In memoriam – Graeme Kershaw

01 June 2018

Last week astronomers, physicists and other staff members at the University of Canterbury were saddened to farewell Graeme Kershaw, who served as a technician in the mechanical workshop of the Physics and Astronomy department for 51 years.

  • Kershaw_NWS_block

    After Graeme Kershaw retired in 2016, he worked on the restoration of the University of Canterbury’s historic Townsend Teece Telescope, which was damaged in the February 2011 earthquake. This 2016 photo shows Graeme Kershaw working on the damaged telescope in his workshop (pictured above left is the telescope in its pre-quake original state).

Last week astronomers, physicists and other staff members at the University of Canterbury were saddened to farewell Graeme Kershaw, who served as a technician in the mechanical workshop of the Physics and Astronomy department for 51 years.

After Graeme retired in 2016, he worked on the restoration of the University of Canterbury’s historic Townsend Teece Telescope, which had been housed in the Christchurch Arts Centre’s Observatory tower for more than a century. The telescope is a 6-inch refractor made in England in 1864, which was made available by UC for public viewing. It was recovered from the rubble of the Observatory tower amid the February 2011 earthquake. The restoration project was being undertaken thanks to a donation from UC alumnus Professor David Teece and his wife Leigh Teece from California. Sadly the work was not quite complete when Graeme passed away after a short illness.

Director of the University of Canterbury Mt John Observatory, Astronomy and Astrophysics Associate Professor Karen Pollard, UC College of Science, says that having worked on the Townsend Teece Telescope through his long career as a specialist technician at UC, Graeme Kershaw was uniquely positioned to undertake the detailed work needed to restore the historic telescope. 

“Just last month [May], Graeme was visibly delighted to be able to demonstrate the restored telescope at the astronomy exhibition held at The Arts Centre as part of the Royal Astronomical Society of New Zealand (RASNZ) conference,” Associate Professor Pollard says.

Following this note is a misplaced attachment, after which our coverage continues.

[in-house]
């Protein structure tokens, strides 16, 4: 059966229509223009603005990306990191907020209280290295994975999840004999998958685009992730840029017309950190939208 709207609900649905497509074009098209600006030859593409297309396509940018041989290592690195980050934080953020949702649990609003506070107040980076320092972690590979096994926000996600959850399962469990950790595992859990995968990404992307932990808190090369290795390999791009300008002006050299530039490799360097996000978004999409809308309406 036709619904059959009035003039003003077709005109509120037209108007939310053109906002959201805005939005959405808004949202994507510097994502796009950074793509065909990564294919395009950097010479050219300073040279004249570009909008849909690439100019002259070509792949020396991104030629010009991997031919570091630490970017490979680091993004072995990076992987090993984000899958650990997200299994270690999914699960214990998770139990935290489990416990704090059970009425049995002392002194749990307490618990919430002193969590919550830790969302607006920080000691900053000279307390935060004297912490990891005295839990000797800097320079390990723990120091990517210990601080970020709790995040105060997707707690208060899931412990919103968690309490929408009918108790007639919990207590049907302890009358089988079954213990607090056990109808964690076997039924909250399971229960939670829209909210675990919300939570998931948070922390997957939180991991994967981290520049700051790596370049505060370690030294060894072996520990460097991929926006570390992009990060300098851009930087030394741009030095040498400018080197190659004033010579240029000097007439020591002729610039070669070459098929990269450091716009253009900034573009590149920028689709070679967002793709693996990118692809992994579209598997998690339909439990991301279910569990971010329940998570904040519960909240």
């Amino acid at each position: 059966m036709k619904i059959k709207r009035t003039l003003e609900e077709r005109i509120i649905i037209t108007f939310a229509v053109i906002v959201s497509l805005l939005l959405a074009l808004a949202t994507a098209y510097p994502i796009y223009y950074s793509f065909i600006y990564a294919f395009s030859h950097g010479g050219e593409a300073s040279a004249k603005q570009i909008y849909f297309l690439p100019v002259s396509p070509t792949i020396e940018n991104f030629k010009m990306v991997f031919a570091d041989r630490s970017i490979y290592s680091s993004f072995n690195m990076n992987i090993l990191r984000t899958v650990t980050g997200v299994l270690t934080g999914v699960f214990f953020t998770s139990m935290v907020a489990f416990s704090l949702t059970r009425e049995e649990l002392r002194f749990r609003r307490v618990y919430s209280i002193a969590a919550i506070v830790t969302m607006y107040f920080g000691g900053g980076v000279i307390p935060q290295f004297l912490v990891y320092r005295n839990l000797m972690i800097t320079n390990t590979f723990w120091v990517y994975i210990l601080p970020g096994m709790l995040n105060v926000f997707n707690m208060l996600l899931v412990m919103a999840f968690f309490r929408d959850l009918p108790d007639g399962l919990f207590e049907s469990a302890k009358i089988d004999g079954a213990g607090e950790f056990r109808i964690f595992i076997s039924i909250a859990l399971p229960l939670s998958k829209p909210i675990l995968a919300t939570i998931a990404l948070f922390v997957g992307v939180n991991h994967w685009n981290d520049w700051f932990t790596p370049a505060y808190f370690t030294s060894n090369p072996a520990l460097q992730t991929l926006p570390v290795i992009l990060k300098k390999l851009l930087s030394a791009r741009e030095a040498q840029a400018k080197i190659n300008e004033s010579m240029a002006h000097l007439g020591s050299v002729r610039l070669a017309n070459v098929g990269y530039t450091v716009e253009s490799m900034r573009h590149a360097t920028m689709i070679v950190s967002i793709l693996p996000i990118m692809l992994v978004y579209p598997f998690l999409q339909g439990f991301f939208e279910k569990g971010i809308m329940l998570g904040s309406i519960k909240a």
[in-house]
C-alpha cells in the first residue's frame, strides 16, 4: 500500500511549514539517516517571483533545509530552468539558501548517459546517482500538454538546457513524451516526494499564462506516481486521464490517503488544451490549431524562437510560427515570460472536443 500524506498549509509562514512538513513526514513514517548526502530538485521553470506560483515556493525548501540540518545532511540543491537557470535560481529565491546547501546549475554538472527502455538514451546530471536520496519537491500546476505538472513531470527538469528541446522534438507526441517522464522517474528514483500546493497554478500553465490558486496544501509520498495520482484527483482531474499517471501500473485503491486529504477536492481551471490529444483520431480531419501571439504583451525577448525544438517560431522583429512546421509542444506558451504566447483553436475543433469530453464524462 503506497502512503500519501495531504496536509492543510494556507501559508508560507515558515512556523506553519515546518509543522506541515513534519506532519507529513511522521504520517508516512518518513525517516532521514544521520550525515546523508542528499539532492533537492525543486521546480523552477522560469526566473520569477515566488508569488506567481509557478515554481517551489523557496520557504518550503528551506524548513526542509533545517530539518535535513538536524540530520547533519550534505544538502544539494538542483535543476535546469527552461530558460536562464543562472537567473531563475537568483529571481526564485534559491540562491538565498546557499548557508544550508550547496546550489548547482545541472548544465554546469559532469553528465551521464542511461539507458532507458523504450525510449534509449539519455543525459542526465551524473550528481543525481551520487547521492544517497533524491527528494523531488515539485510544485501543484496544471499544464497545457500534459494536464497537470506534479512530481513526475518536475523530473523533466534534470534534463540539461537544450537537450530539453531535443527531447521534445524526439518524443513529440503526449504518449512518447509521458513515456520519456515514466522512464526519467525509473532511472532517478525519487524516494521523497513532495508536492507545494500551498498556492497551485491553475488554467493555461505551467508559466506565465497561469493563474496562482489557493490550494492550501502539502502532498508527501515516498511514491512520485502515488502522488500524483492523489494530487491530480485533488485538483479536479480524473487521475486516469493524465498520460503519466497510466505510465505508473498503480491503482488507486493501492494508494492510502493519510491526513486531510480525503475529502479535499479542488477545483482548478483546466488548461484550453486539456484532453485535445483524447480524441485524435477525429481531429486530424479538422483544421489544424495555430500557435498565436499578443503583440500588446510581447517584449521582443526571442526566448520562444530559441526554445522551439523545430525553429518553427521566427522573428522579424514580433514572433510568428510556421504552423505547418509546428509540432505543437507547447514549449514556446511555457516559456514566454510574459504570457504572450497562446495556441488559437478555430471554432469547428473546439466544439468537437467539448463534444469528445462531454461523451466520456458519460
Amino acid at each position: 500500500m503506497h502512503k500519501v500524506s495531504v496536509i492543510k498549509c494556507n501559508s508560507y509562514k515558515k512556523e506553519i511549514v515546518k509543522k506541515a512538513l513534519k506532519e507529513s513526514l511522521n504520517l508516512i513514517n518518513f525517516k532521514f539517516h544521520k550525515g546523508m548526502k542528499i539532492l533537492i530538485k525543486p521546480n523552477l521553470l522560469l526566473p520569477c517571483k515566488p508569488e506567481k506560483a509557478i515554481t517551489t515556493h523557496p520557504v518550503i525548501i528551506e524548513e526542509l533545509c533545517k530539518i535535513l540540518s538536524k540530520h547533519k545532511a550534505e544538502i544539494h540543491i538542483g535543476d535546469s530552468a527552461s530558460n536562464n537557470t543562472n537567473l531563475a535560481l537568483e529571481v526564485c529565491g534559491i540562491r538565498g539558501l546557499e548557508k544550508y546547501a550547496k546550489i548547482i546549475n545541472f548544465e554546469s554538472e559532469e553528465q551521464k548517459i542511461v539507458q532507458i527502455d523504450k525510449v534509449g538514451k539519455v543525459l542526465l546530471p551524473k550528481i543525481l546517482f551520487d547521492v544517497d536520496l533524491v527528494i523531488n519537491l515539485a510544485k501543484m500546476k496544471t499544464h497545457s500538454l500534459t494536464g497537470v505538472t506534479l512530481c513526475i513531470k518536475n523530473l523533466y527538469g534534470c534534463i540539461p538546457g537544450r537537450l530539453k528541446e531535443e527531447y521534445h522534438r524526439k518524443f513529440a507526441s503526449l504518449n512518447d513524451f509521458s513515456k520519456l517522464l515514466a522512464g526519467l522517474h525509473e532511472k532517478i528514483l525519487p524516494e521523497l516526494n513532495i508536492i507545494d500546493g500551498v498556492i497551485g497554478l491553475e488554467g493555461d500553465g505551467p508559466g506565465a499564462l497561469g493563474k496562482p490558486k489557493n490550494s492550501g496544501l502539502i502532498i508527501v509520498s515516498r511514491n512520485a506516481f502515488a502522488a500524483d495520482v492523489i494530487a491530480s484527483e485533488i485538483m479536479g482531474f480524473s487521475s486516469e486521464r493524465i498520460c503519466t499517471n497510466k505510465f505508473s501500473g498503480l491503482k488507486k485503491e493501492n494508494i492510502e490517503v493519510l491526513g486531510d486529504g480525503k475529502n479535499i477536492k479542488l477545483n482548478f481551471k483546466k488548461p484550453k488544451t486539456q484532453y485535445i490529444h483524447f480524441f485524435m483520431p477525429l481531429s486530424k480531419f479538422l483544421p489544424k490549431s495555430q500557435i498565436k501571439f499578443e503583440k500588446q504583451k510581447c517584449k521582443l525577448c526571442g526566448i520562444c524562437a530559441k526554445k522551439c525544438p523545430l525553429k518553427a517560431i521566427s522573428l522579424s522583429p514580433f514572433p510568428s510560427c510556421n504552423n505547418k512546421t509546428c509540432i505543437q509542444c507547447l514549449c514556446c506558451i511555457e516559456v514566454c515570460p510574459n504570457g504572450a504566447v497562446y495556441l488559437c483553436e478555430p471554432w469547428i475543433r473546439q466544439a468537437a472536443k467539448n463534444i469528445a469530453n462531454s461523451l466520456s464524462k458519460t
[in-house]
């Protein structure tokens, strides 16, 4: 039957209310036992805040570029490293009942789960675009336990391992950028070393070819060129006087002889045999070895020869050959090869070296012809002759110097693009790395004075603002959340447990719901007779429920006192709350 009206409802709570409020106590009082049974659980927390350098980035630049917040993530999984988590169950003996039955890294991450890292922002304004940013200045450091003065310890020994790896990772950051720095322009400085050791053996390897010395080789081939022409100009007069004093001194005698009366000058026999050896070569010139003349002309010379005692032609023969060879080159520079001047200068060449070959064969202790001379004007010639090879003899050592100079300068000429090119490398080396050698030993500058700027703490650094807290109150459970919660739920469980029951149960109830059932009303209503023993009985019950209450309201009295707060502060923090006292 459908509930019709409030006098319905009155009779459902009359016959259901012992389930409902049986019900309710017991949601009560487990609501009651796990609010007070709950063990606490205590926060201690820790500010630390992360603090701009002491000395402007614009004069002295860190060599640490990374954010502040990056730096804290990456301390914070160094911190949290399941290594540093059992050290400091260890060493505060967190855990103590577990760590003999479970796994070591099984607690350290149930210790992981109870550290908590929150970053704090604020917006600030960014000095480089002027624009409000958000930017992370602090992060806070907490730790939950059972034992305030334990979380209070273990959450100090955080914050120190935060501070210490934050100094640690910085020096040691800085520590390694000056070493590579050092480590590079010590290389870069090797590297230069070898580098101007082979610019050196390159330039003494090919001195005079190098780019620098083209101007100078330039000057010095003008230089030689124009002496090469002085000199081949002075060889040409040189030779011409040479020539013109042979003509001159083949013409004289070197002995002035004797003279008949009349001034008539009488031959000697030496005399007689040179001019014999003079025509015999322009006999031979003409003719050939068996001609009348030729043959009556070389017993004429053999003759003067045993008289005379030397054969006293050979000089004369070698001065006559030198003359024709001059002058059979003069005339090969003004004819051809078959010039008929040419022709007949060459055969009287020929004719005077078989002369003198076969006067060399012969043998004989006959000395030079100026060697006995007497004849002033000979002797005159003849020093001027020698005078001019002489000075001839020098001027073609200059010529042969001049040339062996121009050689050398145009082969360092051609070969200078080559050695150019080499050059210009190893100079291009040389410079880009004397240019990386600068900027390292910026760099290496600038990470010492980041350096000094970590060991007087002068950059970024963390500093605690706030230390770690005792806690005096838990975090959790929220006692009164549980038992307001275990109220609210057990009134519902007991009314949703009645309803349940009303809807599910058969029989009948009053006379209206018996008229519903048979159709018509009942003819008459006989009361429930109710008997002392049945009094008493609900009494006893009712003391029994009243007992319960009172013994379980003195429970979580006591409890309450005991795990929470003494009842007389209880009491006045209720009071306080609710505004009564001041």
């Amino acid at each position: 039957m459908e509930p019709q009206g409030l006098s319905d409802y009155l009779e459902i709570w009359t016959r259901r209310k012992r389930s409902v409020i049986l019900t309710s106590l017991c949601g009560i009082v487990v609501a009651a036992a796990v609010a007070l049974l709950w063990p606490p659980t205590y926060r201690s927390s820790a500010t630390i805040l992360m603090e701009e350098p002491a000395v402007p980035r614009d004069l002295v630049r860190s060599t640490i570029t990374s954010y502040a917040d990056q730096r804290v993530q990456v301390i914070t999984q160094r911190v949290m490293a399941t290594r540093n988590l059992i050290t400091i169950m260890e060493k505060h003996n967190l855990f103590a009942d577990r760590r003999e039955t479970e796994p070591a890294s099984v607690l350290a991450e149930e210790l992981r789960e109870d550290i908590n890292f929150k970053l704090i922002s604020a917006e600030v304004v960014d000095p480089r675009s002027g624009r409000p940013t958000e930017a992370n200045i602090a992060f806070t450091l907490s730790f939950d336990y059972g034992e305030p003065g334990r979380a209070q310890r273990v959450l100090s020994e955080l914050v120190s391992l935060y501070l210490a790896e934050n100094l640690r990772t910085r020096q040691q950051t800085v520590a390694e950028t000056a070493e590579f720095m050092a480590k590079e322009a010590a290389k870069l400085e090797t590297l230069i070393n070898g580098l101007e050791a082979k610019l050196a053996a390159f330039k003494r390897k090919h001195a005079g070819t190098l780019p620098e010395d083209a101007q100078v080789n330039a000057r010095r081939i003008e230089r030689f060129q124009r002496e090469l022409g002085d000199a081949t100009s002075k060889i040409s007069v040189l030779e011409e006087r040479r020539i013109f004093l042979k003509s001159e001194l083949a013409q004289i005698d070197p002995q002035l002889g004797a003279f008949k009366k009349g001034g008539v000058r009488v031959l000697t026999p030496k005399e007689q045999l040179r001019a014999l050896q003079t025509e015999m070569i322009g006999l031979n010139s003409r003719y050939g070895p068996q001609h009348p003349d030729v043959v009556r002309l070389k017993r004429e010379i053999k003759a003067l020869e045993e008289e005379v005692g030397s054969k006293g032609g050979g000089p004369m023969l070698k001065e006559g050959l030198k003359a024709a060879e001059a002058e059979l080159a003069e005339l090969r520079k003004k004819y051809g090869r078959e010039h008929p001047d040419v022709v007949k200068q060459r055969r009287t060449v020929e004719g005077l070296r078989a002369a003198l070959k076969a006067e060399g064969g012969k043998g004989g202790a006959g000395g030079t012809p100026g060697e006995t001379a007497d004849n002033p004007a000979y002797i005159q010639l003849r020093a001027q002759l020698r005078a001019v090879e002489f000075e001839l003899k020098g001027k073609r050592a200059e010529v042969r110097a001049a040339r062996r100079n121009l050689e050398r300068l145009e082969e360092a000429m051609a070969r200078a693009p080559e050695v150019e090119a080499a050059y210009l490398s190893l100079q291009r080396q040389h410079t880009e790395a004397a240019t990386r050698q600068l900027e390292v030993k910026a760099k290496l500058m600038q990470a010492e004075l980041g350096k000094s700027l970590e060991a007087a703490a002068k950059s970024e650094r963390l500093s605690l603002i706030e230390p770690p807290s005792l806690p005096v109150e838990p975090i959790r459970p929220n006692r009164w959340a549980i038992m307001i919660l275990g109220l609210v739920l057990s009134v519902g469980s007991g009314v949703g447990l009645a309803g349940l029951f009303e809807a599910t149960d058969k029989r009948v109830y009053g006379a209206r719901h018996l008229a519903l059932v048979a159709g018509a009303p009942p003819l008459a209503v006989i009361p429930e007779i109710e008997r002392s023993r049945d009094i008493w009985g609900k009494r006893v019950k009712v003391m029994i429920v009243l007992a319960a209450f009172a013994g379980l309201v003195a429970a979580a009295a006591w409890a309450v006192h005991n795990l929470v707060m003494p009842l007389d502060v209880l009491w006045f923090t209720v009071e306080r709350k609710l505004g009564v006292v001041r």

“He had completed the main work on the telescope itself, including restoring the brass tube, optics, finder scope and clock-drive mechanism. The final part is to remount it on its plinth and restore the tracking wheel mechanism, so that the Townsend Teece Telescope can once more track stars and other celestial objects across the night sky above Christchurch.

“We are pleased that his wife Dale, who was assisting Graeme in his work, will assist with the remainder of the restoration,” Associate Professor Pollard says.  

Director of Alumni & UC Foundation Jo Dowling recalls working with Graeme. 

“I had the great privilege of working with Graeme Kershaw and his wife Dale on the fundraising campaign to restore the Townsend Teece Telescope which was damaged when the Observatory Tower at The Arts Centre came down in the February 2011 earthquake.  His passion for the project, his commitment to UC and our wider community was always obvious to see,” she says.

Professor John Hearnshaw recalls that Graeme specialised in astronomical instrumentation, and during his career made a major contribution to the instruments at the UC Mt John Observatory.

“I first came into contact with Graeme in 1975 when he was working on the Cassegrain échelle spectrograph, based on drawings from the Smithsonian Institution. This instrument was completed in 1977 and was the first of its kind in the southern hemisphere,” Professor Hearnshaw says.

“I count at least eight big projects we did together, me throwing ideas to Graeme about what I wanted, him putting them into practice with amazingly ingenious mechanical and optical designs for astronomical instruments at Mt John. His work was characterised by great attention to detail, superb craftsmanship and innovative designs.”

About the Telescope:

The Townsend Teece Telescope was made in 1864 by Cooke and Sons of York and London. Whether it was made for James Townsend or not is not clear, nor is the exact time of its arrival in New Zealand. However it is known that James Townsend used it to observe the 1882 transit of the Sun by Venus. The telescope was installed at James Townsend's home in Park Terrace until, in his seventies, James Townsend wished to donate his prize possession to the community.

The Townsend Teece Telescope was restored in the late 1970s to near-new condition and offered good views of the Moon, planets, stars and star clusters and other bright objects. In March 1996, the Townsend observatory reached its first 100 years.

The Townsend Observatory was located in the Christchurch Arts Centre (Hereford Street side) and was opened to the public on clear and partly cloudy Friday nights during New Zealand Standard Time (outside daylight savings months). These public viewing sessions were operated free of charge by UC staff and students for the promotion of astronomy.

For further information please contact:

Margaret Agnew, Senior External Relations Advisor, University of Canterbury
Phone: +64 3 369 3631 | Mobile: +64 275 030 168margaret.agnew@canterbury.ac.nz
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